So now that you’ve met the doctor the next question to explore is WHAT are your dental needs? Are you new to the area and just needed to find a new dentist? Are you aware of a specific problem that needs attention? Did the kids finally leave the house and you are finally able to address long-postponed dental care? Or maybe you want to improve your smile and are interested in cosmetic dentistry. The importance of your initial appointment(s) is to provide you with a thorough gentle examination and provide you with a candid and complete evaluation. Part of that process involves eliciting from you what are your personal dental wants and desires. Your input is essential in establishing what needs to be done, what can be done and ultimately what will be done.
Health comes first. Nearly everyone wants a beautiful smile, but don’t even think about whitening your teeth, having Invisalign treatment, or placing porcelain veneers if your gums are bleeding or you have not been examined for cavities (okay, you can think about it, just don’t be led astray.) Wanting attractive teeth is a great motivator but just make sure that you’ve been given a clean bill of dental health before proceeding with elective care. It is the dentist’s responsibility to inform you of your dental condition before beginning treatment. Sometimes needs must precede wants.
Recently, I had a new patient come to my office with newly placed veneers on his front teeth by another dentist. He hadn’t had a cleaning in two years and his gums were bright red and he had decay under old bonded fillings! All of this was present while his teeth were being beautified and consequently, the veneers will have to be replaced at significant cost.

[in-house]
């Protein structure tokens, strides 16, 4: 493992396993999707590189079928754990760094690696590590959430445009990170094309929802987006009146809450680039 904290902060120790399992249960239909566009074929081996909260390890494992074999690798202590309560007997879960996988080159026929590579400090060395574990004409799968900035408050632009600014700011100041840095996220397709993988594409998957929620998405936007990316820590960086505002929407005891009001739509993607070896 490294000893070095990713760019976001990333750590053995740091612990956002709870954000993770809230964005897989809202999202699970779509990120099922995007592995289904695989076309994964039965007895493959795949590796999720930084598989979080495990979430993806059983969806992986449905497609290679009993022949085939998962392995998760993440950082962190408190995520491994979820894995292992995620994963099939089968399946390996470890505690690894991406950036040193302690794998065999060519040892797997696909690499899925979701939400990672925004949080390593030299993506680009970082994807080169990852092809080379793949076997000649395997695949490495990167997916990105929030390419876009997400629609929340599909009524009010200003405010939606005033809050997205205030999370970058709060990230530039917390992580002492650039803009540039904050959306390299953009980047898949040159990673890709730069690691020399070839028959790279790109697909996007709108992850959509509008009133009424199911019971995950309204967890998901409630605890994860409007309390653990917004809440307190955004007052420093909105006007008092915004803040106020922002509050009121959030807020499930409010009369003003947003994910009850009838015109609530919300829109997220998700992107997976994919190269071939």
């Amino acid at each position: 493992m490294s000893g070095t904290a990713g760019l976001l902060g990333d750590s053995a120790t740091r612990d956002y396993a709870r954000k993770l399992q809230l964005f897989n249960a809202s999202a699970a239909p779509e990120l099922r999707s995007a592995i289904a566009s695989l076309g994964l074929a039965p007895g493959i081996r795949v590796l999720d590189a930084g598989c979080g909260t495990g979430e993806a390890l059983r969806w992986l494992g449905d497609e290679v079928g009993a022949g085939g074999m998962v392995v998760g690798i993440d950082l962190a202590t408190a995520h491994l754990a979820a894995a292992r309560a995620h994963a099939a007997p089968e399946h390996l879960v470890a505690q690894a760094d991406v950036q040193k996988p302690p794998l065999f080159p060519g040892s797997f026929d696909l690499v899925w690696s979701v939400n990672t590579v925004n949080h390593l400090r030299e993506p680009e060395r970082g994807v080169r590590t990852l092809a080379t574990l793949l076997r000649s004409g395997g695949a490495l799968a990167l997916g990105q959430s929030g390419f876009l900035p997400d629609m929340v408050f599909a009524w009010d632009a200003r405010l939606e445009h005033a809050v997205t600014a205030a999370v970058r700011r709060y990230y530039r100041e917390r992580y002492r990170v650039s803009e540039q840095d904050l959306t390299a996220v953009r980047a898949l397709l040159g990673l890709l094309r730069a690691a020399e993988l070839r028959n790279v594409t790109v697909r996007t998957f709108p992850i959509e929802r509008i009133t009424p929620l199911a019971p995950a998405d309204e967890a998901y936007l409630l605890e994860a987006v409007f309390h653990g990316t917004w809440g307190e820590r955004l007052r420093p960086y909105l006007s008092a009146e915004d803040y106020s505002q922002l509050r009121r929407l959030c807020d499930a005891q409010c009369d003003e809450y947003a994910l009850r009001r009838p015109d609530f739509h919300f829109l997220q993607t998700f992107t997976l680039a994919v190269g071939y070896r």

So once the WHAT has been answered, the HOW has to be asked. How are your dental problems or concerns going to be addressed? 21st-century dentistry has so much to offer that there can often be several approaches available to treat a particular situation. Which approach is right for you? Has your dentist proposed a detailed treatment plan that explains how your goals (the WHAT) will be met? Essentially a treatment plan is a road map of care detailing how things will get done, in what kind of time frame and how much it will cost. A treatment plan is not just for extensive treatment, it’s for all treatment, simple or complex and is the focal point when discussing the HOW of treatment and allows for open dialogue as to the WHY.
Full understanding of your treatment cannot be attained unless you understand not only why something needs to be done but also what will happen if nothing is done. What are the present and future consequences of your treatment decisions? Informed consent is not just a legal term, it’s knowing and understanding the what, how and why of treatment. As I mentioned before, there are many approaches and techniques available to a thoughtful and competent dentist. Why a particular treatment option is selected over another is not just based on the care, skill, and judgment of the dentist but is also grounded on the needs and desires of the patient. Those needs may include consideration of finances, duration of treatment and personal preferences to name a few.
Finding a dentist who can explain the WHAT, HOW and WHY of your dental needs and wants can be as important as his or her ability to carry out the treatment successfully. Well maybe that’s a little overstated, but it is important. In fact, it might very well be the difference between having something done for you versus having something done to you.
Understanding your care before it begins is of paramount importance. Do your homework. Ask questions. Be an educated consumer.
Dr. Michael Sinkin is a NYC dentist that has been in practice for over two decades. He truly cares about the experience his patients have and takes great pride in making them feel relaxed and comfortable during every visit. Come in for an appointment and experience a different kind of dental practice. To find out more about Dr. Sinkin, please link here.